This training camp is associated with Fort Bliss, but not part of it. It is the barest of places, windswept, dusty and cold. Humvees patrol the perimeter, guards are posted in front of a mock Iraqi palace made of spray-painted fabric mounted on wooden frames. The soldiers say that until a week or so ago, they were staging mock alerts with recordings of incoming mortar rounds blaring out of the loudspeakers. Those loudspeakers, however, do broadcast the Muslim call to prayer several times a day. They also play a bugle reveille at 6 a.m.
But I was up anyway. I had trouble sleeping. This is my third time to deploy with the 45th Infantry Brigade, the Thunderbirds, Oklahoma's National Guard. In 2004, the unit deployed to Afghanistan, the first time the unit as a whole saw combat since Korea. I spent almost six months with them, flying in with the 279th out of Tulsa. It was a heady experience. They saw combat, trained several corps of the Afghan National Army " a job usually reserved for special forces, who were otherwise occupied fighting either Al Qaeda and Taliban or over in Iraq. They finished that tour in August 2004, returning home with no lives lost on the whole deployment.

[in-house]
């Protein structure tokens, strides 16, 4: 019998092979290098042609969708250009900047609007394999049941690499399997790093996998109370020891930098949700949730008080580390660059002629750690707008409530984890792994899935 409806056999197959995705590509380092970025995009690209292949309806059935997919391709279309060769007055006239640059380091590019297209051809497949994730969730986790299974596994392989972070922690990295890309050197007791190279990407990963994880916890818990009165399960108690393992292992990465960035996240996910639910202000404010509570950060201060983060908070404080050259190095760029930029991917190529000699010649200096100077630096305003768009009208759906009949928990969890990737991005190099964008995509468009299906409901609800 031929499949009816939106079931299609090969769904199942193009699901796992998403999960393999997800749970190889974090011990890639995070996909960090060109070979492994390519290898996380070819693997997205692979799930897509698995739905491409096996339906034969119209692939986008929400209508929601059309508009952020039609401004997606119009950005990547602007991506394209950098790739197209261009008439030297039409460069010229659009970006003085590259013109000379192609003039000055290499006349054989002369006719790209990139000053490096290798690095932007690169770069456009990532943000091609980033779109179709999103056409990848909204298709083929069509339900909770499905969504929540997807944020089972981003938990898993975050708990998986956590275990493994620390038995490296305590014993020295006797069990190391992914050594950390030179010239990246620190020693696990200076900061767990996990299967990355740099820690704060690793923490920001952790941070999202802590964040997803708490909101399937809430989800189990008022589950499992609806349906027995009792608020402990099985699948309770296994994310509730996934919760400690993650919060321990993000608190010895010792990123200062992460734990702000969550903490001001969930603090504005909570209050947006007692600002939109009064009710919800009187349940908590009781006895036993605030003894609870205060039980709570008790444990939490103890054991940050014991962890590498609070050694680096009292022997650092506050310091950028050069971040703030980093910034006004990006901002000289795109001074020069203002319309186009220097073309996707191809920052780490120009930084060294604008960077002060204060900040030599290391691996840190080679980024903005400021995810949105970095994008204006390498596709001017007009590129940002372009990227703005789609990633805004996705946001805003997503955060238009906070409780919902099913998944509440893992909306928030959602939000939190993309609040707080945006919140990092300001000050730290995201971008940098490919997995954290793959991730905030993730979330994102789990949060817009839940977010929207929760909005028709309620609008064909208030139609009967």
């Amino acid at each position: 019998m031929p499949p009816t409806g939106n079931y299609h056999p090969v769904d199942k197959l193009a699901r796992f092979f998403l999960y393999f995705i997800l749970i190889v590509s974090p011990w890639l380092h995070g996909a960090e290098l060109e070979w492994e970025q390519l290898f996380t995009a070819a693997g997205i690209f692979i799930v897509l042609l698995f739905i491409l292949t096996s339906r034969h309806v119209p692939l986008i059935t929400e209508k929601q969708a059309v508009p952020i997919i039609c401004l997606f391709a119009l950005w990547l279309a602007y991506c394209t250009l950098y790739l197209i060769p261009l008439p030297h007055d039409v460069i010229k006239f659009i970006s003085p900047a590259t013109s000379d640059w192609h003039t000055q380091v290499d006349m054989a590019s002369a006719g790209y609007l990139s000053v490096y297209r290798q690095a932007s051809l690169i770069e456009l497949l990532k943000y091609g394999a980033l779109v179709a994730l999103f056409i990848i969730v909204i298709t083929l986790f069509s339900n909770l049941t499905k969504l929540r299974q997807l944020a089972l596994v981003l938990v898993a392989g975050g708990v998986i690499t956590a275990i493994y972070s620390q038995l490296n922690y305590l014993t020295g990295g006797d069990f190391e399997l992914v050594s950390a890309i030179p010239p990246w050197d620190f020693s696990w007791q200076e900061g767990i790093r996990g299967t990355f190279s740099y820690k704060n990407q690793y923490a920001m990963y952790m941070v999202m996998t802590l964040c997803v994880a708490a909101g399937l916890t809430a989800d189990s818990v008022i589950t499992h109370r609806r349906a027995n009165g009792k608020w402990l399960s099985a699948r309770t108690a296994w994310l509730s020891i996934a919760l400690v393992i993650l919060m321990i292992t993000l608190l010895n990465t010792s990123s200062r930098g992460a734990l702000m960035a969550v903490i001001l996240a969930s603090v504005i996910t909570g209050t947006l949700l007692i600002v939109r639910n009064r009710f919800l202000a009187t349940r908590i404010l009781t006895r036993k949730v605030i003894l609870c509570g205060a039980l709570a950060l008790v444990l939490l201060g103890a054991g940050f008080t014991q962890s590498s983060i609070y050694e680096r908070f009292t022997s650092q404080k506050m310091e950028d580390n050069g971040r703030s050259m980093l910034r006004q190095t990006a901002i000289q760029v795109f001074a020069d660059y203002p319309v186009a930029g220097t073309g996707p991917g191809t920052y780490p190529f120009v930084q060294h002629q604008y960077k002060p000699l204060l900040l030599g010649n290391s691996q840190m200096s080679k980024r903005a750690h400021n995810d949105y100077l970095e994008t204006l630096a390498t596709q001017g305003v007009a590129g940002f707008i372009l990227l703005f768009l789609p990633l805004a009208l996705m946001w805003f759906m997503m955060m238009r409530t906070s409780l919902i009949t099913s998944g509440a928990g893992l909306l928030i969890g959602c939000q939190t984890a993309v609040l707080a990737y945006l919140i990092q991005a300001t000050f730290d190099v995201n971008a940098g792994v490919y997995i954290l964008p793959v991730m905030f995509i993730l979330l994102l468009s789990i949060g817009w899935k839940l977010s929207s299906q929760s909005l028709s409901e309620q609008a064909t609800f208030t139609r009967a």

Iraq, however is different. A soldier bunking near my hooch told me that the whole unit has remained under virtual lock and key as they've trained here at MacGregor. Soldiers can visit El Paso but little else. Instead, it's been train, train, and train. He said the first night here they were called out to stand inspection then run through an obstacle course at 3 a.m. Nobody griped, because Gen. Myles Deering did it with them. It's been concentrated effort the whole time here. Hence, the call to prayer broadcast on loudspeakers. It's immersion learning, to get their head in the game.
The 45th's mission lies ahead. After being processed through Kuwait, they will assume their role in providing security in the I-Z, called the international zone " the politically renamed "Green Zone."
Gotta go for lunch " Meals Ready to Eat. Yum.